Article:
Public Health England’s announcement that adding fluoride to water is linked to improved health, in particular dental health, has been welcomed by RSPH.
The report announced that tooth decay in children is considerably less prevalent in local authorities with fluoridation schemes and 45% fewer children aged one to four were admitted to hospital for tooth decay.
Furthermore the report found no evidence of a link between fluoridated water and harm to health. Public Health England found no differences between fluoridated and non-fluoridated areas in their rates of hip fracture, cancer, and Down’s syndrome births.
RSPH Chief Executive Shirley Cramer said: “There are huge inequalities in oral health in the UK and this report highlights an important measure in tackling these inequalities. The report addresses concerns with the fluoridisation of water which have previously been unanswered and we must ensure that public health specialists and the general public understand that fluoridisation is something to be embraced.”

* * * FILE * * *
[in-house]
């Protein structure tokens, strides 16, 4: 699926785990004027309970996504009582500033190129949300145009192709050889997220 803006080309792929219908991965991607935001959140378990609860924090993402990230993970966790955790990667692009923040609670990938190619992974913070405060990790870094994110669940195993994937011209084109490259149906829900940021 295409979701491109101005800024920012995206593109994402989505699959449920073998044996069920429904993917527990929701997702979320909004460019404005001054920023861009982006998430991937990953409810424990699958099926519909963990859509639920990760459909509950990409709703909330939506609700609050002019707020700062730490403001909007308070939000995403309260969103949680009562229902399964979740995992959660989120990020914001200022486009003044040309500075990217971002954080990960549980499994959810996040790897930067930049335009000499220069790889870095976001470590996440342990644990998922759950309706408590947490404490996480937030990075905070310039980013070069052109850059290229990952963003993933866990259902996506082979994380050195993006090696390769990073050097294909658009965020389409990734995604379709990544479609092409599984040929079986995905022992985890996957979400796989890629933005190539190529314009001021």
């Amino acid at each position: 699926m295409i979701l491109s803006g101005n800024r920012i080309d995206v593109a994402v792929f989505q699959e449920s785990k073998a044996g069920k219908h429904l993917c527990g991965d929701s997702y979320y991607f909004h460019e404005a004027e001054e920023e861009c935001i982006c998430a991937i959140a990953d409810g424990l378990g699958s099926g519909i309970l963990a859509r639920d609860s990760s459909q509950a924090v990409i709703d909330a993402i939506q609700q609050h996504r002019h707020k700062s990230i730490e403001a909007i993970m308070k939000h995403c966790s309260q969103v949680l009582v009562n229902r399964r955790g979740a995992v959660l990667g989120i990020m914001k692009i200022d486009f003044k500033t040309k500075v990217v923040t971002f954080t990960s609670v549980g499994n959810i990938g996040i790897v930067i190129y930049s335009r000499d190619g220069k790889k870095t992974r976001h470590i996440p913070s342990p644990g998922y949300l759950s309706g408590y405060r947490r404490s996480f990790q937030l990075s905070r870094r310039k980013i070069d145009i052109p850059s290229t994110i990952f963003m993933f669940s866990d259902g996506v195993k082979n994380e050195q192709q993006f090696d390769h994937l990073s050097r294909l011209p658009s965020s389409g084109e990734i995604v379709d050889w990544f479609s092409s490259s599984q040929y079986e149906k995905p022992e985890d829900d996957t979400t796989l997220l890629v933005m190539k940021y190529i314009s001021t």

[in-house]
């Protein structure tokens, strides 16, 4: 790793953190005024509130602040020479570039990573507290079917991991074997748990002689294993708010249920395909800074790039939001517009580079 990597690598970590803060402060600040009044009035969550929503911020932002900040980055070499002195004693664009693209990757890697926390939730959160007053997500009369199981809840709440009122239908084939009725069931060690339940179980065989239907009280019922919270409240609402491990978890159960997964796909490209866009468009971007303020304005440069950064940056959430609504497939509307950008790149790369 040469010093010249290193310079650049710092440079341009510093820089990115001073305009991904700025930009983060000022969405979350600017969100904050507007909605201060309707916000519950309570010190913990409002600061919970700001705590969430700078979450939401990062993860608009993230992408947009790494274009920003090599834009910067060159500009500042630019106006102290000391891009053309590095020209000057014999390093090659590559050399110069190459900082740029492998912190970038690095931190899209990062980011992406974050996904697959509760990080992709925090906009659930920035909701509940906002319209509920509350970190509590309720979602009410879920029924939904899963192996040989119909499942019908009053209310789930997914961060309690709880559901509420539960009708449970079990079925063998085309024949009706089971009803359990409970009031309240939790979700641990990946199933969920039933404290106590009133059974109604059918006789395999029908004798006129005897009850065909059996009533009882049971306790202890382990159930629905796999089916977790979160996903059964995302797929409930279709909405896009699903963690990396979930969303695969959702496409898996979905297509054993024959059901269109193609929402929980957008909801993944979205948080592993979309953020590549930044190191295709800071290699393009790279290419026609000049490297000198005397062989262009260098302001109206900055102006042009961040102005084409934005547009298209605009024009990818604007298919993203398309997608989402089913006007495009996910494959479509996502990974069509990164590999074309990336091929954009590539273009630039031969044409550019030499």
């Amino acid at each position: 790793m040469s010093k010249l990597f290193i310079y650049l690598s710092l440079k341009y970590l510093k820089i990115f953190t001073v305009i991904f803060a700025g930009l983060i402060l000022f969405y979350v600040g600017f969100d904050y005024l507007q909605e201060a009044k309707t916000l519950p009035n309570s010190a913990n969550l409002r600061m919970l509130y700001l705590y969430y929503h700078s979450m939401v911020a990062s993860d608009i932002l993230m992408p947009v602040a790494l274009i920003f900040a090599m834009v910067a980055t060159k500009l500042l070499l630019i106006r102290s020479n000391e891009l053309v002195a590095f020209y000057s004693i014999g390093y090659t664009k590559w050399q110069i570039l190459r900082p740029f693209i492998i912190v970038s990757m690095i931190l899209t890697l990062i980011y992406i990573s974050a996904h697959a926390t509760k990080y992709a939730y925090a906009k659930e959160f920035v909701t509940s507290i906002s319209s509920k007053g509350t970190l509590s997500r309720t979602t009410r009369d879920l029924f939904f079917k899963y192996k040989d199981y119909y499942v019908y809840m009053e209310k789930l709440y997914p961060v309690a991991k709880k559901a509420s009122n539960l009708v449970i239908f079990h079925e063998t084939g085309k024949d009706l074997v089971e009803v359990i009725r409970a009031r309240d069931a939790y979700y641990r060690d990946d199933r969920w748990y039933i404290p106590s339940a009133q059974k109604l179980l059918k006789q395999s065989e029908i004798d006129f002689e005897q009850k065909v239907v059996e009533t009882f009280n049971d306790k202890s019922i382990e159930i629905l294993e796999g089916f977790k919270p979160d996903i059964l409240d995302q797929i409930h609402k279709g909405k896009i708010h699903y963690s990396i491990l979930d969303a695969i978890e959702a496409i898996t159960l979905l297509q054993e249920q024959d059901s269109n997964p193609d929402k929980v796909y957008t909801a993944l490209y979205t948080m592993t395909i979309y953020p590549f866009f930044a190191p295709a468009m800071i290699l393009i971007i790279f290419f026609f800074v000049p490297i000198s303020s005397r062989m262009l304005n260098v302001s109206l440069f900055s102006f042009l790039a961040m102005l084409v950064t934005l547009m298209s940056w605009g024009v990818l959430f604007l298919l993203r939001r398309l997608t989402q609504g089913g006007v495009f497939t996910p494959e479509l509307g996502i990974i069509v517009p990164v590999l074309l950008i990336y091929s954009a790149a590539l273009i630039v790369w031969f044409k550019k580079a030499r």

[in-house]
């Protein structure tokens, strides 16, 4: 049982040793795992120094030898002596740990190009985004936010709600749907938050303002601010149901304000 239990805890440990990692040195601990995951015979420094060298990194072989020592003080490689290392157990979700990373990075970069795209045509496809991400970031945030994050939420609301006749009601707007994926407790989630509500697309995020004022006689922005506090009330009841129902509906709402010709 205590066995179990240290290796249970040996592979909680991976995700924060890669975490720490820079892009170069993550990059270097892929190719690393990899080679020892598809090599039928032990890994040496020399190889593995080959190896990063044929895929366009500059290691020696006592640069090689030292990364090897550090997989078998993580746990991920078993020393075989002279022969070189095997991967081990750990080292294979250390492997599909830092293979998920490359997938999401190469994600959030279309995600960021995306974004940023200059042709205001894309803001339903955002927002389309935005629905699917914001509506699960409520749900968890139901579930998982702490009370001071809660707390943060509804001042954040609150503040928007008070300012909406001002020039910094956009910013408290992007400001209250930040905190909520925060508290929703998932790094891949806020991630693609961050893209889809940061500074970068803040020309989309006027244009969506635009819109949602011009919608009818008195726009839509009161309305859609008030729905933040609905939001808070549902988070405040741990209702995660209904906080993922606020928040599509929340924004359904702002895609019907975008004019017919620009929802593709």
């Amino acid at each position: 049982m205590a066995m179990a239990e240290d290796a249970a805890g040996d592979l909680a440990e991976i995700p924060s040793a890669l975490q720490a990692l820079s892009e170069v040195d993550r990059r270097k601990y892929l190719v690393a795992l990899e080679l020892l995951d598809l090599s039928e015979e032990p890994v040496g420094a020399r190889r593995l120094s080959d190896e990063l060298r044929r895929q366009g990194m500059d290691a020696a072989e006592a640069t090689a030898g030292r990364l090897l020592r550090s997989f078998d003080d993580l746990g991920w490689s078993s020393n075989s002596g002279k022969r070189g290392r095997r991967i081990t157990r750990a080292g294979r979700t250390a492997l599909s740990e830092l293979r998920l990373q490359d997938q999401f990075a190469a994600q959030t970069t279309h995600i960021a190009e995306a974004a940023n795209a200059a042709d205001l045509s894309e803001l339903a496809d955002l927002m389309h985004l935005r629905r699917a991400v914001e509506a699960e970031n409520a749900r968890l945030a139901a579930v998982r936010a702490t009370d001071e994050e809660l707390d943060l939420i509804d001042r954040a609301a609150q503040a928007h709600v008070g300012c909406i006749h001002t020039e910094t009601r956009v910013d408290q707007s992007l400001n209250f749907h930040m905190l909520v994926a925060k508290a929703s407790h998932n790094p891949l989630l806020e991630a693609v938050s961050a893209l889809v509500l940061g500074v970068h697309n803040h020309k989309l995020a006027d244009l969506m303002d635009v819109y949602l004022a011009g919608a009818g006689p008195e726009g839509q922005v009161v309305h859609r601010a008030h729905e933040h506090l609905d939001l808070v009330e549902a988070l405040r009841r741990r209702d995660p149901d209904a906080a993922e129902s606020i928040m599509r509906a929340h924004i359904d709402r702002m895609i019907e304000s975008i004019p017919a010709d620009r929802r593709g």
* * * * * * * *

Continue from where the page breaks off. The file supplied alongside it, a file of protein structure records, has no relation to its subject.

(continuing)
RSPH Treasurer and Chief Executive of the British Dental Health Foundation, Dr Nigel Carter OBE, said: “Although water fluoridation schemes have been in place in the UK for more than 40 years, only around five-and-a-half million people have been drinking water from a fluoridated area. There is a continued need for water fluoridation to help tackle remaining inequalities, particularly in the more deprived areas of the country. Fluoridation is the most important single measure that the UK Government can take to bring a substantial change in the nation’s dental health.”